For example, a Cursor can be attached to a weight that is constrained to only move along the Y axis. The cursor can also be constrained to move along the Y axis. The weight can hang above the cursor, with gravity pulling upwards on the weight. The cursor and the weight can be presented to the User only haptically through the Device, without any graphical representation. A Character that swings on a rope can be used to adjust the movement and mass of the weight, giving the strongest force pulling up on the Cursor when the Character is at the maximum acceleration at the lowest point on the trajectory of the swing. As a Character swings from rope to rope, the User would feel a force pulling upwards representing the force the Character is feeling with his hands holding the rope. The User would feel the force change proportionally to the force the Character would feel, but the force the User would feel would largely be in the Y direction. The Cursor can pull away from the Y axis, but a spring would always pull the Cursor back towards it proportional to the distance the Cursor is away from the Y axis. The direction the cursor moves away from the Y axis, or similarly the force the Cursor pulls away from the Y axis, can be used to control the direction of swinging of a Character. This example would give the user the ability to control a Character's swinging, and feel the effects of the swinging, while maintaining most of the movements within the Device's workspace along a vertical axis in the center of the Device's workspace.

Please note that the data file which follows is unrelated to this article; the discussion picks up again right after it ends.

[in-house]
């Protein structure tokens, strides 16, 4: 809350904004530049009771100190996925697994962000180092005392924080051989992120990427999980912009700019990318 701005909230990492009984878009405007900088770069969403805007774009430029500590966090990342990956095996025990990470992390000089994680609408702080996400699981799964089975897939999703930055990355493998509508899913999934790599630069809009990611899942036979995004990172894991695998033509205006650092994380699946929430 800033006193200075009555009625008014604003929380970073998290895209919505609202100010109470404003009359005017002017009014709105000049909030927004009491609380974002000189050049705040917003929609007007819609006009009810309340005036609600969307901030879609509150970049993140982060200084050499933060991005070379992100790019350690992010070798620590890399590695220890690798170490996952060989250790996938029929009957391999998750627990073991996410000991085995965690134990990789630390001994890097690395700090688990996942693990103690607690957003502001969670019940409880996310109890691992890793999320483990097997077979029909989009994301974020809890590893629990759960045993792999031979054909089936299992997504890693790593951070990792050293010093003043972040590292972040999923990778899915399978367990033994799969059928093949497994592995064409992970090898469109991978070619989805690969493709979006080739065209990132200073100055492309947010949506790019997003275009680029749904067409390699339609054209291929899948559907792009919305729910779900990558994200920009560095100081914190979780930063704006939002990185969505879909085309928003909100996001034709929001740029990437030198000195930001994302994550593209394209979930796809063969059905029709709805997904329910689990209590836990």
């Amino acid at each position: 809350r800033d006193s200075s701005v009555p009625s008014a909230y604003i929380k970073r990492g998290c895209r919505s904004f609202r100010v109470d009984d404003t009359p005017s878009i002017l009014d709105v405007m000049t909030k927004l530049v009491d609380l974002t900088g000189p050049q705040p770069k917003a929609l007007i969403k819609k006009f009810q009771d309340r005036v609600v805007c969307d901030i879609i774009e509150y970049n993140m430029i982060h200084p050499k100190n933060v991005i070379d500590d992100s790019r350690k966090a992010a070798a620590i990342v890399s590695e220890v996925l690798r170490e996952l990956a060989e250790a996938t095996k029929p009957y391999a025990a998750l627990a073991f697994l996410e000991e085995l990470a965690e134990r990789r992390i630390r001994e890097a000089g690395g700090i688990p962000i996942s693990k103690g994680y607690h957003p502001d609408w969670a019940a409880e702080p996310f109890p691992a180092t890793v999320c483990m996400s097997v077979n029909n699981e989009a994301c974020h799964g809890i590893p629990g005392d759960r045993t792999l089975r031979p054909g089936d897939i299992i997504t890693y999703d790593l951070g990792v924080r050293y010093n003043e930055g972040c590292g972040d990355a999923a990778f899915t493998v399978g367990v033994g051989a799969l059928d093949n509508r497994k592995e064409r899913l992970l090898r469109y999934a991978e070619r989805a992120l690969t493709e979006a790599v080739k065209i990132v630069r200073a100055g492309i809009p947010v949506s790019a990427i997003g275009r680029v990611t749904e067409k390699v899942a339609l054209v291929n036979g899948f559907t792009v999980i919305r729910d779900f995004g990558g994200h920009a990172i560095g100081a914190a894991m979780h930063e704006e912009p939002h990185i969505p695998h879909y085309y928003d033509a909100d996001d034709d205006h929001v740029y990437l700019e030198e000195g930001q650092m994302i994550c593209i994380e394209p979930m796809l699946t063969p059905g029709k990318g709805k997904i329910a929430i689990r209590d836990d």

Navigating. In video games and other computer applications in which there is general navigation (such as directing an object along an intended route, orienting and moving a Character or the Character's viewpoint, controlling virtual crafts, or controlling a virtual camera) or ones that simulate driving in a Device or vehicle (wheeled, hovering, flying, floating, rolling, or underwater devices, including those traveling on or off tracks), there is a need to allow the computer User to actually feel a representation of the navigating or driving experience. This haptic experience of navigating or driving can enable the User to more realistically, more accurately, or more effectively control a virtual object, Character, or vehicle, more easily find a desired viewpoint, and can give a simulation a greater intensity or requirement of skill, and can make game-play more enjoyable. There are a number of applications, simulations, and games that simulate driving including on- and off-road races, demolition derbies, and simple travel involving cars, trucks, trains, tanks, jeeps, ATVs, flying carpets, airplanes, space craft, carts, chariots, carriages, buggies, boats, jet-skis, motorcycles, hovercraft, land speeders, and submersibles; and general navigating in a virtual environment. There are a number of applications, simulations, and games that simulate navigation, including on- and off-road races, demolition derbies, and simple travel involving cars, trucks, trains, tanks, jeeps, ATVs, flying carpets, airplanes, space craft, carts, chariots, carriages, buggies, boats, jet-skis, motorcycles, hovercraft, land speeders, and submersibles; snowboarding; skateboarding; skiing; water skiing; surfing; riding a bicycle, motorcycle, or other wheeled Device; piloting a boat, jet ski, or other water craft; piloting a plane, jet-pack, helicopter, hovercraft, land speeder, flying carpet, hang glider, broom or other flying, floating, or winged Device; skydiving or falling; flying without the aid of a Device, due to special powers; floating in a zero-gravity environment; riding on a horse and other creatures and animals; walking, running, or otherwise moving on foot; climbing; gymnastics events such as balance beam, pommel horse, floor exercise, parallel bars, rings vault, rhythm gymnastics, and baton twirling; dancing; acrobatics; tight rope walking; roller skating or roller blading; use of firearms and hand-held weaponry; spying; ice skating; jumping and flipping; swinging; avoiding being hit; martial arts and other forms of fighting; sporting events such as football, basketball, soccer, etc; or navigating within an application designed for CAD/CAM, modeling, animating, simulation, training, visualization or any other type of 3D interaction. The sensation of driving can be applied in several ways even within a specific game or application. For example, in an espionage-related action game, there is a need to simulate different types of driving when flying a plane onto a remote island, when piloting a jet-ski toward a compound, when driving a motorcycle hijacked from a guard, and when piloting a stolen submarine back to home base. Additionally, the sensation of navigation can also be applied in several ways even within a specific game or application. For example, in a science-fiction war application, there is a need to simulate different types of navigation when piloting space craft, when peering around corners in order to glimpse enemies, and when sighting those enemies through the scope of a sniper rifle.